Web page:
Detailed Campaigns

by Erik Voeten on September 4, 2012 · 3 comments

in Campaigns and elections,Comparative Politics

One of the complaints about the Republican Convention that will surely be repeated when the Democrats gather in Charlotte is that newly uttered proposals sound great but lack sufficient detail to be evaluated seriously. Who is going to do precisely what to Medicare? How much of what government services are going to be cut?

It may be useful to look at a comparative example to ponder how more information could change the nature of campaigns. In the Netherlands each party provides excruciatingly detailed party platforms. No-one expects that voters will weed through all of this. The information needs to be translated into something more directly useful to voters. There has been a proliferation of on-line programs (and apps) similar to Project VoteSmart that help voters make choices based on  answers to a set of policy propositions.There are at least four popular general ones (here is one in English) and there are also more targeted programs for the elderly, kids, cannabis lovers, stupid people, and one where you can apply the Lee Sigelman theory of politics by choosing exclusively based on looks.  Some of these programs  predate the American counterparts and are extremely popular.

Perhaps even more influential is an institution called the Central Planning Agency, which runs each party’s submissions through a model and offers projections. Many of the publicly televised debates in the Netherlands centered on claims like this: “if my party wins, unemployment will be two percent lower than yours.” “Well that’s true in 2014 but not in 2017. In any case, under our program the budget deficit will be 1,5% lower than yours.”

On the one hand, all this information is great and potentially makes the campaign more substantive than it otherwise would be. Yet, it also enhances the role of models or modelers. There is a good amount of data to play with. Models are needed to translate these data into conclusions that can be consumed by the public. Research into the various vote choosing software shows that the same voters are often advised to vote for different parties. The problem is more serious for the Central Planning Agency, which is seen as authoritative in the Netherlands. Even though the institution warns that uncertainty should be taken into account and that the model’s history at accurately forecasting the impact of policies isn’t terribly great, in many of the political debates the Agency’s projections are taken as gospel.

I am not saying that it is bad to have so much detail going into campaigns. But it does magnify the role of modelers that translate detail into palatable information. I suspect it may work out a bit differently in the U.S. Somehow methinks Americans aren’t going to go en masse for a Central Planning Agency. The Congressional Budget Office does some of this work but probably couldn’t play this role in an election. Partisan institutions could each run their own models, rigged to favor their party’s platform (and thus negating added information that comes with detail). Thoughts?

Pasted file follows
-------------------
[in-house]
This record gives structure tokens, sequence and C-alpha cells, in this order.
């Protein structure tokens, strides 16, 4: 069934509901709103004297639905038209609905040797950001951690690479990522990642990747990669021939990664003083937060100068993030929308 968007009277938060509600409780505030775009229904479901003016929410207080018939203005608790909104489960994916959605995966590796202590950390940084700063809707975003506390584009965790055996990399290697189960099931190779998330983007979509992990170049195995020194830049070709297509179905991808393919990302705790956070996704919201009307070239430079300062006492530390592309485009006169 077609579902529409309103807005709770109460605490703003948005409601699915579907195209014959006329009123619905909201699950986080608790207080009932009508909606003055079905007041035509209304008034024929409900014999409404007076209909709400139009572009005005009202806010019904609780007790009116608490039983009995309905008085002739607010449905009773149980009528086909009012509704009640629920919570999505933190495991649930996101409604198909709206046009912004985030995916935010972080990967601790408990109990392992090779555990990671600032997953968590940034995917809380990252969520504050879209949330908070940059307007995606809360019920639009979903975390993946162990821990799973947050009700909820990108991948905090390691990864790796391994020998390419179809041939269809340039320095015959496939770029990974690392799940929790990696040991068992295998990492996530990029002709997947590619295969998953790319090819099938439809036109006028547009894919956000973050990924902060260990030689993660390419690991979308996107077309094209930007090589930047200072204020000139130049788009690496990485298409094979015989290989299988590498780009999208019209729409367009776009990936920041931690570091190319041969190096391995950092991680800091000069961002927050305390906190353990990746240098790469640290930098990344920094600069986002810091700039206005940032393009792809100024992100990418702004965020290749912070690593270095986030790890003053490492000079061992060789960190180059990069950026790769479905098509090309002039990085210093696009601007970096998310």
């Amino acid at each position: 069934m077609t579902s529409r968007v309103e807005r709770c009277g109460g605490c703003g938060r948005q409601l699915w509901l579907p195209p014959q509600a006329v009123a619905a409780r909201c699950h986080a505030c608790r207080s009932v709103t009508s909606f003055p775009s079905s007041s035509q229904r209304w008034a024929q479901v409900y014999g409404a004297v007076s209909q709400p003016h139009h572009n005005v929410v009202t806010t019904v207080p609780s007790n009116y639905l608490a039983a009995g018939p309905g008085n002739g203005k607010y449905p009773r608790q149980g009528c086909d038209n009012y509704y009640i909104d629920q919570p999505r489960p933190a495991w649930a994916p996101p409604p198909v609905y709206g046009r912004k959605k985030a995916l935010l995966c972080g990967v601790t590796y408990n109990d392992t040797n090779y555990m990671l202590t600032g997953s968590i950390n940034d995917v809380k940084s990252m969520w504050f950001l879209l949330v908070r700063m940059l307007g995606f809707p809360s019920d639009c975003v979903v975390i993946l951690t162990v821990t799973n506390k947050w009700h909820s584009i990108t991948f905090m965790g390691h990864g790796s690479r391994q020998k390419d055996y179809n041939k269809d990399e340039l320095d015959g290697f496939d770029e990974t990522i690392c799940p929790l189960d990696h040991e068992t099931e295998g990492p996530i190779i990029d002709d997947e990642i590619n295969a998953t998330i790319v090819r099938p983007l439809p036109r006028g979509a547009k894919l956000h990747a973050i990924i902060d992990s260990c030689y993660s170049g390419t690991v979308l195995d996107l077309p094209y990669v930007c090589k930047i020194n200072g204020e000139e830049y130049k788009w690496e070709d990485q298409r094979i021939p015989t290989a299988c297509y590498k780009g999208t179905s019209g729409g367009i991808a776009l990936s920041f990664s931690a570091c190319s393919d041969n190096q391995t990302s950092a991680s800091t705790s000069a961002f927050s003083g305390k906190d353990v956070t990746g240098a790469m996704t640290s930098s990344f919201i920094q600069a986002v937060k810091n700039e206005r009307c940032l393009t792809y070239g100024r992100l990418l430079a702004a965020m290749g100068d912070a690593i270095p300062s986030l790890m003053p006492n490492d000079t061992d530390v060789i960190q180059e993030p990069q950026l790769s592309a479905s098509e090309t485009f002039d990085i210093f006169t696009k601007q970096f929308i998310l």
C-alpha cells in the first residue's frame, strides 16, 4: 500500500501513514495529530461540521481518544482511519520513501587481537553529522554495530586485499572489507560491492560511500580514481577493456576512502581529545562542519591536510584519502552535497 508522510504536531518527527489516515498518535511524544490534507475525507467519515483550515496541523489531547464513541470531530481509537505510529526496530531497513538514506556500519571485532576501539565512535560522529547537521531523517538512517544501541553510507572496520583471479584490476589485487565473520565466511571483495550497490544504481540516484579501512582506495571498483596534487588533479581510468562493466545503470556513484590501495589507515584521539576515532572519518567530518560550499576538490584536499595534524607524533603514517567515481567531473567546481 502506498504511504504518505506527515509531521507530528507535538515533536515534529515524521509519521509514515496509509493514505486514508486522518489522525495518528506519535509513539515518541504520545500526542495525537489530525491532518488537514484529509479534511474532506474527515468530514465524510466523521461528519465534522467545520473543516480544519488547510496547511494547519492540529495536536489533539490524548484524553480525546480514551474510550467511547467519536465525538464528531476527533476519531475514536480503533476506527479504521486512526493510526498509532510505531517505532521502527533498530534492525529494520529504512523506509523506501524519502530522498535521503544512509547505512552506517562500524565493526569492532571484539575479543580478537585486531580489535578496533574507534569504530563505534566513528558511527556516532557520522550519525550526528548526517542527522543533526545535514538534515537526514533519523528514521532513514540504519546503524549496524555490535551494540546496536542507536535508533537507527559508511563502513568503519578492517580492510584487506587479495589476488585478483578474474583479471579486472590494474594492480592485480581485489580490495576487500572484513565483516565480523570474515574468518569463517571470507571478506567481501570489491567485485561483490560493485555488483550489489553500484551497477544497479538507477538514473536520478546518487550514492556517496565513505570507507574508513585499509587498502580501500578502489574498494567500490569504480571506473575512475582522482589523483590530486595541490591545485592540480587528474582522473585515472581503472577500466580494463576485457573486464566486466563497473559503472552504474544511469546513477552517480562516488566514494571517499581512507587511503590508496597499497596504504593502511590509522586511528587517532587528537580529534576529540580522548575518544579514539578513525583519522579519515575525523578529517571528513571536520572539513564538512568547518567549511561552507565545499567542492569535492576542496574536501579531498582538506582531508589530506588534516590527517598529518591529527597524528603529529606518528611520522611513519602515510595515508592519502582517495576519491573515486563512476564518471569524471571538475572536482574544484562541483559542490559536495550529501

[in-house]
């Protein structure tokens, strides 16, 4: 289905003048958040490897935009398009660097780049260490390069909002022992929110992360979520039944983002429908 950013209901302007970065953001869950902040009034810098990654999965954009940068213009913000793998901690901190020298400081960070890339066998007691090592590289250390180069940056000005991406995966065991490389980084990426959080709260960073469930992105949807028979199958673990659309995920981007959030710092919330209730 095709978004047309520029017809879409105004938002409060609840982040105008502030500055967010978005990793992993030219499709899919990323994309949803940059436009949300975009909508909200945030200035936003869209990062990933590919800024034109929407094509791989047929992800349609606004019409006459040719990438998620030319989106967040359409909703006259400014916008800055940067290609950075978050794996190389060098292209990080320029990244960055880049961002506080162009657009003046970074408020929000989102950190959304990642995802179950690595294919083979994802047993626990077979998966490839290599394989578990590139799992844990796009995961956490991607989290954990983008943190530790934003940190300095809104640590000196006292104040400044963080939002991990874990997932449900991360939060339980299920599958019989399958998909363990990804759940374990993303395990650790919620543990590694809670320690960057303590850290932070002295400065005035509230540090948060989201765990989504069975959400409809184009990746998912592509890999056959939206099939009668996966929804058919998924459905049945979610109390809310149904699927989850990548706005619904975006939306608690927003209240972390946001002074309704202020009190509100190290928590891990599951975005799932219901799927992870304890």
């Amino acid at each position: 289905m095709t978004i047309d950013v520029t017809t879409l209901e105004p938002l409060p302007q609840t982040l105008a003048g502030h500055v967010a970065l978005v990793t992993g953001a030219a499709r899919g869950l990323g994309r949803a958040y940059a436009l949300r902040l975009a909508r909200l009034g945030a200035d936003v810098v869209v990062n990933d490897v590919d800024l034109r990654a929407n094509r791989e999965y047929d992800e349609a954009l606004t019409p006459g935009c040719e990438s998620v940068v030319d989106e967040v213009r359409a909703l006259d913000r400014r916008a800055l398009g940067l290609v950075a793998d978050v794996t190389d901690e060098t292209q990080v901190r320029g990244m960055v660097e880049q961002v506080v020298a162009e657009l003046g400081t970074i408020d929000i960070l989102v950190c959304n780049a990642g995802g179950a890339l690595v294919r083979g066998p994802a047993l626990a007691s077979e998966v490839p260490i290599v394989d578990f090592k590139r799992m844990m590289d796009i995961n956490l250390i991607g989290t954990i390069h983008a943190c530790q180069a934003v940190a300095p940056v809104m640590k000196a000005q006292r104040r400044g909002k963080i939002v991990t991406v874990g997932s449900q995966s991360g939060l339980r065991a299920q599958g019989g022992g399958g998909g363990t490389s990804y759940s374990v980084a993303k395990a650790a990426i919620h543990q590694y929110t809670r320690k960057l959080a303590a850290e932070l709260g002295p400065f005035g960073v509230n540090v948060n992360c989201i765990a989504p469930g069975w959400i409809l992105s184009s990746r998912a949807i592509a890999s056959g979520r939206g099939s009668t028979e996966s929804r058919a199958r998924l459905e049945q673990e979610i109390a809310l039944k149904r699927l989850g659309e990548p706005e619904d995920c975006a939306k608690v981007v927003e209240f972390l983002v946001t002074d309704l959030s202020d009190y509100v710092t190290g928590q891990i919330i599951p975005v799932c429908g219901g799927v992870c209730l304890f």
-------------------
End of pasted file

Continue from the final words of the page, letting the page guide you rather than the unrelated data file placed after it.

{ 3 comments }

Chaz September 5, 2012 at 3:38 pm

In the U.S. (and in Netherlands) I doubt such an institution would end up spewing straight partisan lies. It would probably use a very conservative (as in cautious), orthodox model. It would favor parties proposing very conventional neoliberal policies and would probably be very unfair to someone proposing helicopter drops, socialism, etc. Probably unfair even just to stimulus. Even so I would welcome it because the current mode of debate isn’t just a bit unfair to plans to reduce unemployment, it gives no credit at all. Each candidate just says they’ll create jobs and that’s all that’s expected of them.

So just for the ability to quantify employment changes and help people talk about it, even if the estimates are way off, this sounds great.

Matt September 6, 2012 at 12:52 pm

I understand that adding more detail to campaigns could potentially be a double edged sword but I’d still prefer at least a little detail. All I’ve been hearing from the republicans is “Obama was awful and I will be better” and there isn’t much substance coming from the left either. I really want to know how Romney will be better. anybody can promise anything but at least with some more detail you could tell if either candidate actually has a plan beyond bashing the other guy or blind promises of creating jobs.

Brian September 7, 2012 at 1:56 am

I would pose a slightly different answer. Instead of a central agency that provides a “non-partisan” calculation, why don’t we simply require more detailed policy planks be submitted to a public clearinghouse whose role is only to collect, publicize, and provide hard data. In this scenario, everyone from major media outlets to hobbyists would have the starting point by which to determine policy outcomes. In my estimation, this would provide a democratic approach in which the best models would likely rise to significance based on the merits of the models and the modelers and provide a more differentiated view of partisan policy proposals.

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